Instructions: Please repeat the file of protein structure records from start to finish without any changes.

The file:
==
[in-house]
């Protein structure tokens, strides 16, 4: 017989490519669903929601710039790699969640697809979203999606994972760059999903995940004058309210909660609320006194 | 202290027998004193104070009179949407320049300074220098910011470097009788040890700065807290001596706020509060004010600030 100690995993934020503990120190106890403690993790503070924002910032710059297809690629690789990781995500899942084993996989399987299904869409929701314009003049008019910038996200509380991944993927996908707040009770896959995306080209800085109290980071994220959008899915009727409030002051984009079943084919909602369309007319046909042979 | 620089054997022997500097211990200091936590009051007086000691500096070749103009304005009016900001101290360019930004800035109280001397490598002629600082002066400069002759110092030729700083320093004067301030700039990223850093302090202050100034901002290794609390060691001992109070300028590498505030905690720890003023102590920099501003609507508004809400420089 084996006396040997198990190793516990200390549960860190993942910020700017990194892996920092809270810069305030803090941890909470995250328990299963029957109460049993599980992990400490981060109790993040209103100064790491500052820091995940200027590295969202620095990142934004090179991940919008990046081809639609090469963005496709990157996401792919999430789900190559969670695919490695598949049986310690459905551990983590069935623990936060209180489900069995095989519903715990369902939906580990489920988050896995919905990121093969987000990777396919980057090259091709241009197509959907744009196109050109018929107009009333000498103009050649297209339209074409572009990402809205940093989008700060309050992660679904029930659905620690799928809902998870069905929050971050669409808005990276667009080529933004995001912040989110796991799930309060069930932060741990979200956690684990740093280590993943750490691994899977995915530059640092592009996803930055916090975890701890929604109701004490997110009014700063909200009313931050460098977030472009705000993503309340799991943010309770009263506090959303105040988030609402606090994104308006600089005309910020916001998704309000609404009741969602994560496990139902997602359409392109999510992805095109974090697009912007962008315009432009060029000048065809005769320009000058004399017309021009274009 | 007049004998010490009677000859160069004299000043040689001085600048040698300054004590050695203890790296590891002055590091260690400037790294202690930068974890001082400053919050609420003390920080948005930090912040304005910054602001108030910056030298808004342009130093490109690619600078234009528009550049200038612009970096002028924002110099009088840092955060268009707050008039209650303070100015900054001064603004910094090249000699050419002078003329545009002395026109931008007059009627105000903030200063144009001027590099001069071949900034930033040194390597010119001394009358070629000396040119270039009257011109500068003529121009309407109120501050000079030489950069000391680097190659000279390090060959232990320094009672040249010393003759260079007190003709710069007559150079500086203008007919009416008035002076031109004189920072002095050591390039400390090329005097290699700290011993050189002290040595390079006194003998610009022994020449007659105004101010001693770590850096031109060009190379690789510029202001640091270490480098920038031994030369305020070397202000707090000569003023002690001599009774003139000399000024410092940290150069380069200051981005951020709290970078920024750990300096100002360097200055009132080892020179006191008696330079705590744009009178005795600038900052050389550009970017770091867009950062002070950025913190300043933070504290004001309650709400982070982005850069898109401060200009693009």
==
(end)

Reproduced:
[in-house]
């Protein structure tokens, strides 16, 4: 017989490519669903929601710039790699969640697809979203999606994972760059999903995940004058309210909660609320006194 | 202290027998004193104070009179949407320049300074220098910011470097009788040890700065807290001596706020509060004010600030 100690995993934020503990120190106890403690993790503070924002910032710059297809690629690789990781995500899942084993996989399987299904869409929701314009003049008019910038996200509380991944993927996908707040009770896959995306080209800085109290980071994220959008899915009727409030002051984009079943084919909602369309007319046909042979 | 620089054997022997500097211990200091936590009051007086000691500096070749103009304005009016900001101290360019930004800035109280001397490598002629600082002066400069002759110092030729700083320093004067301030700039990223850093302090202050100034901002290794609390060691001992109070300028590498505030905690720890003023102590920099501003609507508004809400420089 084996006396040997198990190793516990200390549960860190993942910020700017990194892996920092809270810069305030803090941890909470995250328990299963029957109460049993599980992990400490981060109790993040209103100064790491500052820091995940200027590295969202620095990142934004090179991940919008990046081809639609090469963005496709990157996401792919999430789900190559969670695919490695598949049986310690459905551990983590069935623990936060209180489900069995095989519903715990369902939906580990489920988050896995919905990121093969987000990777396919980057090259091709241009197509959907744009196109050109018929107009009333000498103009050649297209339209074409572009990402809205940093989008700060309050992660679904029930659905620690799928809902998870069905929050971050669409808005990276667009080529933004995001912040989110796991799930309060069930932060741990979200956690684990740093280590993943750490691994899977995915530059640092592009996803930055916090975890701890929604109701004490997110009014700063909200009313931050460098977030472009705000993503309340799991943010309770009263506090959303105040988030609402606090994104308006600089005309910020916001998704309000609404009741969602994560496990139902997602359409392109999510992805095109974090697009912007962008315009432009060029000048065809005769320009000058004399017309021009274009 | 007049004998010490009677000859160069004299000043040689001085600048040698300054004590050695203890790296590891002055590091260690400037790294202690930068974890001082400053919050609420003390920080948005930090912040304005910054602001108030910056030298808004342009130093490109690619600078234009528009550049200038612009970096002028924002110099009088840092955060268009707050008039209650303070100015900054001064603004910094090249000699050419002078003329545009002395026109931008007059009627105000903030200063144009001027590099001069071949900034930033040194390597010119001394009358070629000396040119270039009257011109500068003529121009309407109120501050000079030489950069000391680097190659000279390090060959232990320094009672040249010393003759260079007190003709710069007559150079500086203008007919009416008035002076031109004189920072002095050591390039400390090329005097290699700290011993050189002290040595390079006194003998610009022994020449007659105004101010001693770590850096031109060009190379690789510029202001640091270490480098920038031994030369305020070397202000707090000569003023002690001599009774003139000399000024410092940290150069380069200051981005951020709290970078920024750990300096100002360097200055009132080892020179006191008696330079705590744009009178005795600038900052050389550009970017770091867009950062002070950025913190300043933070504290004001309650709400982070982005850069898109401060200009693009």